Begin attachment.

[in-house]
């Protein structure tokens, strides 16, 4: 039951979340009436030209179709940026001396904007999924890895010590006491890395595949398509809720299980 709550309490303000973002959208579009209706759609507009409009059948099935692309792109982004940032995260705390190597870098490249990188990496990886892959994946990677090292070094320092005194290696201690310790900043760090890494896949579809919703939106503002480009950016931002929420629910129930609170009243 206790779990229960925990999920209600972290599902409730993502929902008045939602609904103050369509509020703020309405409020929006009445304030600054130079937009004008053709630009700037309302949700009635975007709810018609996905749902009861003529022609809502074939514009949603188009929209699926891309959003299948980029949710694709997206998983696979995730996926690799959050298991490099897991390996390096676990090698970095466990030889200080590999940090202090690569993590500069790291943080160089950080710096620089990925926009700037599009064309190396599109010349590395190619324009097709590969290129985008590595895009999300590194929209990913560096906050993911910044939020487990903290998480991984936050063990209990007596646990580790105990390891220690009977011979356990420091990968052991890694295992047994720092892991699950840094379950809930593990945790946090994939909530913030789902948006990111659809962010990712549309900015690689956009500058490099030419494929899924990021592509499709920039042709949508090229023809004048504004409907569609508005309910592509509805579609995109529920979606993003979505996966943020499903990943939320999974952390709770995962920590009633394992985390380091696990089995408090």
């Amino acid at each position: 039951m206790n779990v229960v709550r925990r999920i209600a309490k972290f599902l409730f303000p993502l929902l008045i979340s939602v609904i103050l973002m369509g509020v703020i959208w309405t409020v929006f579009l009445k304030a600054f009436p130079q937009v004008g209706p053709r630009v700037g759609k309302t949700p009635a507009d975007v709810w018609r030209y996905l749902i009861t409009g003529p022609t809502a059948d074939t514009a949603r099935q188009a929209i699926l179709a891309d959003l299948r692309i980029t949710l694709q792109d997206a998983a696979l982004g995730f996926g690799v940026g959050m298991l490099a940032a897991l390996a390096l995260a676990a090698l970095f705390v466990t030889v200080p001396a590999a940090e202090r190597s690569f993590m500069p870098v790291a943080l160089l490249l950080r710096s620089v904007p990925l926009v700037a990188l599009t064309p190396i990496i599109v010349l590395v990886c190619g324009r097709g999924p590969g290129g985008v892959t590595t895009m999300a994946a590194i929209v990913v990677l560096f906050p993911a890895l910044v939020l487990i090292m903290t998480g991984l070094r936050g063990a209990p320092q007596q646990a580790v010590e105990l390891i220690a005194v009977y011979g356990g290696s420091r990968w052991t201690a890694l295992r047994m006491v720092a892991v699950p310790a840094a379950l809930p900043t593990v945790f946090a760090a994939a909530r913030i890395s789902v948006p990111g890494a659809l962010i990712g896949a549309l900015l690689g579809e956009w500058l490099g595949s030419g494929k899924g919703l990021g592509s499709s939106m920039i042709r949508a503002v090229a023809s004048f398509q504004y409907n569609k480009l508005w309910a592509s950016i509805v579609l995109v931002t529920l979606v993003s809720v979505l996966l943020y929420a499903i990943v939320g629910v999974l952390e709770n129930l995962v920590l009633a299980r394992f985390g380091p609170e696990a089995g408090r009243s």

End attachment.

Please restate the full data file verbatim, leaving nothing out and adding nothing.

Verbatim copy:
[in-house]
């Protein structure tokens, strides 16, 4: 039951979340009436030209179709940026001396904007999924890895010590006491890395595949398509809720299980 709550309490303000973002959208579009209706759609507009409009059948099935692309792109982004940032995260705390190597870098490249990188990496990886892959994946990677090292070094320092005194290696201690310790900043760090890494896949579809919703939106503002480009950016931002929420629910129930609170009243 206790779990229960925990999920209600972290599902409730993502929902008045939602609904103050369509509020703020309405409020929006009445304030600054130079937009004008053709630009700037309302949700009635975007709810018609996905749902009861003529022609809502074939514009949603188009929209699926891309959003299948980029949710694709997206998983696979995730996926690799959050298991490099897991390996390096676990090698970095466990030889200080590999940090202090690569993590500069790291943080160089950080710096620089990925926009700037599009064309190396599109010349590395190619324009097709590969290129985008590595895009999300590194929209990913560096906050993911910044939020487990903290998480991984936050063990209990007596646990580790105990390891220690009977011979356990420091990968052991890694295992047994720092892991699950840094379950809930593990945790946090994939909530913030789902948006990111659809962010990712549309900015690689956009500058490099030419494929899924990021592509499709920039042709949508090229023809004048504004409907569609508005309910592509509805579609995109529920979606993003979505996966943020499903990943939320999974952390709770995962920590009633394992985390380091696990089995408090």
């Amino acid at each position: 039951m206790n779990v229960v709550r925990r999920i209600a309490k972290f599902l409730f303000p993502l929902l008045i979340s939602v609904i103050l973002m369509g509020v703020i959208w309405t409020v929006f579009l009445k304030a600054f009436p130079q937009v004008g209706p053709r630009v700037g759609k309302t949700p009635a507009d975007v709810w018609r030209y996905l749902i009861t409009g003529p022609t809502a059948d074939t514009a949603r099935q188009a929209i699926l179709a891309d959003l299948r692309i980029t949710l694709q792109d997206a998983a696979l982004g995730f996926g690799v940026g959050m298991l490099a940032a897991l390996a390096l995260a676990a090698l970095f705390v466990t030889v200080p001396a590999a940090e202090r190597s690569f993590m500069p870098v790291a943080l160089l490249l950080r710096s620089v904007p990925l926009v700037a990188l599009t064309p190396i990496i599109v010349l590395v990886c190619g324009r097709g999924p590969g290129g985008v892959t590595t895009m999300a994946a590194i929209v990913v990677l560096f906050p993911a890895l910044v939020l487990i090292m903290t998480g991984l070094r936050g063990a209990p320092q007596q646990a580790v010590e105990l390891i220690a005194v009977y011979g356990g290696s420091r990968w052991t201690a890694l295992r047994m006491v720092a892991v699950p310790a840094a379950l809930p900043t593990v945790f946090a760090a994939a909530r913030i890395s789902v948006p990111g890494a659809l962010i990712g896949a549309l900015l690689g579809e956009w500058l490099g595949s030419g494929k899924g919703l990021g592509s499709s939106m920039i042709r949508a503002v090229a023809s004048f398509q504004y409907n569609k480009l508005w309910a592509s950016i509805v579609l995109v931002t529920l979606v993003s809720v979505l996966l943020y929420a499903i990943v939320g629910v999974l952390e709770n129930l995962v920590l009633a299980r394992f985390g380091p609170e696990a089995g408090r009243s």